Each day, he and other animators would watch their work on a big screen with the director, Ruffin told the Inquirer. After that, it was "refinement, refinement, refinement," he said.
Released Christmas Day on Disney+, "Soul" is a comedy-drama that follows middle school teacher Joe Gardner on a mission to reunite his soul and body after they are accidentally separated, right in time for his big break as a jazz musician.

Jamie, Foxx, Tina Fey and Questlove are just some of the voices in "Soul," which premiered at the London Film Festival last October.
Ruffin told the Inquirer he hopes that when people see "Soul," they leave with the understanding that each person is a gift with something to give, and we can all learn from one another.
In an interview earlier this year with Pixar, Ruffin said Black History teaches him the "unwavering power of love, and the strength that comes with it.
"It’s important for me to always keep in mind and heart those who’ve come before me, and the sacrifices they have made. I wouldn’t be here if it weren’t for those who believed in a brighter, better future."


Swedish Institute

January 2021 Student Spotlight: Samantha Hawkins - Swedish Institute Clinical and Administrative Medical Assisting

At Swedish Institute, our mission is to educate students to become skilled, ethical, culturally competent and compassionate massage therapists, nurses, and allied health professionals serving the diverse communities of the Greater New York Metropolitan Area.  We are always amazed at the dedication and determination that our students exhibit, particularly when faced with obstacles and challenges that arise unexpectedly.  We share their stories to inspire and motivate other current and prospective students who may themselves feel uncertain or overwhelmed at times.  

This month's featured student is Samantha Hawkins from our Clinical and Administrative Medical Assisting program.  Samantha, 24 years old, was born and raised in the Bronx, where she currently lives with her fiancée and two daughters (ages 2 and 6 months).  Samantha lost her job in March due to COVID.  Although she was 5 months pregnant at the time, she made the decision to enroll in college at Swedish Institute so that she could achieve her goal of working in a hospital to have a stable career.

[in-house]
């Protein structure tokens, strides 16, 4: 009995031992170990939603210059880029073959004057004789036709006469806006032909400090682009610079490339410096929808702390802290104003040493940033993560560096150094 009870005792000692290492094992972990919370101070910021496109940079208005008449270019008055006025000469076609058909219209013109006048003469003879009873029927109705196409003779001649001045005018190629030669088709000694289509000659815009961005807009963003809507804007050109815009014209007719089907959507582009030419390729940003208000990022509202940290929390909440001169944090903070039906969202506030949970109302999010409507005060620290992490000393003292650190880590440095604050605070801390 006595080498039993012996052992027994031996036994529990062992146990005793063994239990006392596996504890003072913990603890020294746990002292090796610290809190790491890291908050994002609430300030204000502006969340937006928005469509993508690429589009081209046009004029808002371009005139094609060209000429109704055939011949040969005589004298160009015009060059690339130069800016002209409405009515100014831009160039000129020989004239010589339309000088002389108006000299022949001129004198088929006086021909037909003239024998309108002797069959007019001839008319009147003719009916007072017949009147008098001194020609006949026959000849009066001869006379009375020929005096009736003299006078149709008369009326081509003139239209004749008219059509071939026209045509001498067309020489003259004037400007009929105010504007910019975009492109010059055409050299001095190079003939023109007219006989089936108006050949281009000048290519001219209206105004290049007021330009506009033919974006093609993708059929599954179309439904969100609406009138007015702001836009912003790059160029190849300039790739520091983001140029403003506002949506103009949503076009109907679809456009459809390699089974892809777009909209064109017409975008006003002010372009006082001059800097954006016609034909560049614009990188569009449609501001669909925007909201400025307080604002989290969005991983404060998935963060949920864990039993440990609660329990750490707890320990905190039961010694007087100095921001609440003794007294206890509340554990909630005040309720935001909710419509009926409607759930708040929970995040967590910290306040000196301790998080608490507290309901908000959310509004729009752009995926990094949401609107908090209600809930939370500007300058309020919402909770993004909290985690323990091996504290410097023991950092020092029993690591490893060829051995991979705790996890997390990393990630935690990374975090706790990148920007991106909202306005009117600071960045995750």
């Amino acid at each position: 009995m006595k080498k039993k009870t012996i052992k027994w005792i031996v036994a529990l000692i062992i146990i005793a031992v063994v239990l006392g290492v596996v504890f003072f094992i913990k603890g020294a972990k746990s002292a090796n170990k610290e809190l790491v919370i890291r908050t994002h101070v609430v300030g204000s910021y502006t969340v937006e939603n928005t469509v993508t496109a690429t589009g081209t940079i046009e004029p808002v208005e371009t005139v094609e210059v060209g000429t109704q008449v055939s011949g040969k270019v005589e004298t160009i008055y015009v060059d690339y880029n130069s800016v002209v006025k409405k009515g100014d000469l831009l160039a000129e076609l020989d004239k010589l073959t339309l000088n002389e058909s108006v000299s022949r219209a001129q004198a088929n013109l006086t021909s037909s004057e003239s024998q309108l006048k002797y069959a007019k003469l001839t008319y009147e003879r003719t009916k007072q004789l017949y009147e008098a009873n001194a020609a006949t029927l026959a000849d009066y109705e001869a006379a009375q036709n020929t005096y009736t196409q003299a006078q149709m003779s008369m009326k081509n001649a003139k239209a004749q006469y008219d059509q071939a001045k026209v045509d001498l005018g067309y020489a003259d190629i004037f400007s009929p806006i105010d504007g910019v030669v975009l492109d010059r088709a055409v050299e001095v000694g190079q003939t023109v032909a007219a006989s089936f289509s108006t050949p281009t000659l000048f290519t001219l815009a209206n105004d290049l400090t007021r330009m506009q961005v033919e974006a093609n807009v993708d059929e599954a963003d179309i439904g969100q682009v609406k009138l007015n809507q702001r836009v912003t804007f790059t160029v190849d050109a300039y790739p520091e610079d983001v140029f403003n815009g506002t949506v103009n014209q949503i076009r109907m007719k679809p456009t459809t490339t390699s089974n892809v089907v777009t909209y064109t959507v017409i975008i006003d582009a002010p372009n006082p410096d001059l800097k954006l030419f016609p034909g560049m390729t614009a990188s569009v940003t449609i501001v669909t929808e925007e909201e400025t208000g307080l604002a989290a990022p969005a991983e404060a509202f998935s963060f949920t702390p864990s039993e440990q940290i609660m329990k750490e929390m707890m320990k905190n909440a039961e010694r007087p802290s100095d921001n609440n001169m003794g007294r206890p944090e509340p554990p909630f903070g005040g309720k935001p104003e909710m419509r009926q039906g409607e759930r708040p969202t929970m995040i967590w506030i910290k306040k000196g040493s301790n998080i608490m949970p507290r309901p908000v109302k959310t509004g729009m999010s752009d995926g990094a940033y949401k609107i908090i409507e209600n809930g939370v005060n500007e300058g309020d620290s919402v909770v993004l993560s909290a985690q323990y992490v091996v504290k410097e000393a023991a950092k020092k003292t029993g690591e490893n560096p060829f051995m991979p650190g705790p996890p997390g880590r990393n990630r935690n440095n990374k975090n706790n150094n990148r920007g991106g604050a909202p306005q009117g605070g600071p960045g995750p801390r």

I have always wanted to help people and I felt being in the medical field was the best way to do that,” explains Samantha.  "I had applied to Swedish Institute back in the beginning of 2020 and was going to start going to school in April but then I found out I was pregnant with my second child and felt discouraged. Something in me thought that I wouldn’t be able to handle school, work and a new baby.

In March, when we went on shutdown, I lost my job due to COVID.  It upset me because not only did I back out of school but I was jobless. I fell into a dark place for a while until one day I said to myself, 'I'm never going to achieve anything or provide for my family by moping around.' I made the decision to start school even though I knew it was going to be difficult because this is something I had put off for too long."

Unemployed, pregnant, and knowing she was scheduled to be induced two days after the start of the summer quarter, Samantha still started classes in the spring as she had originally planned to.  

"Samantha captured my attention when I first saw her in July 2020," explains Dr. Sharmalan Sathiyaseelan, Program Director for the Clinical and Medical Administrative Assistant program. "While in class she mentioned that she was almost full-term pregnant with her second baby.  Then just few days later, while we were in the middle of the quarter, she logged into class holding a baby, and calmly mentioned she just delivered a day before!  She was so focused with classes and to complete the program that she didn't take any time off post-natal."

Samantha explains that is has not been easy juggling school while being unemployed and taking care of her family, but she is determined to push through the obstacles. 

"It has been a challenge to go to school and raise two kids. There were times when I felt like giving up and times where I felt overwhelmed. I’ve had sleepless nights due to caring for a newborn and although I was exhausted, I still pushed myself to get up and attend my morning classes."

Last month, right at the beginning of the holiday season, Samantha was hired for a job working as a patient care representative at CityMD.  Dr. Sathiyaseelan adjusted her class schedule to allow her to work during the day to support her family while attending classes in the evening.  Samantha just began her winter quarter classes and will be graduating from Swedish Institute next April.

"Despite the hardship, she has maintained impressive academic results these last 2 quarters," says Dr. Sathiyaseelan. "I believe with this type determination, she can achieve her goals to further her education in the medical field. Swedish Institute is preparing her to achieve her goals!"

Samantha concludes, "I am truly grateful that I am a student at Swedish Institute.  It's given me the ability to have courage and to believe in myself and the things I am capable of. I am going to continue to push myself to graduate and become a Certified Medical Assistant."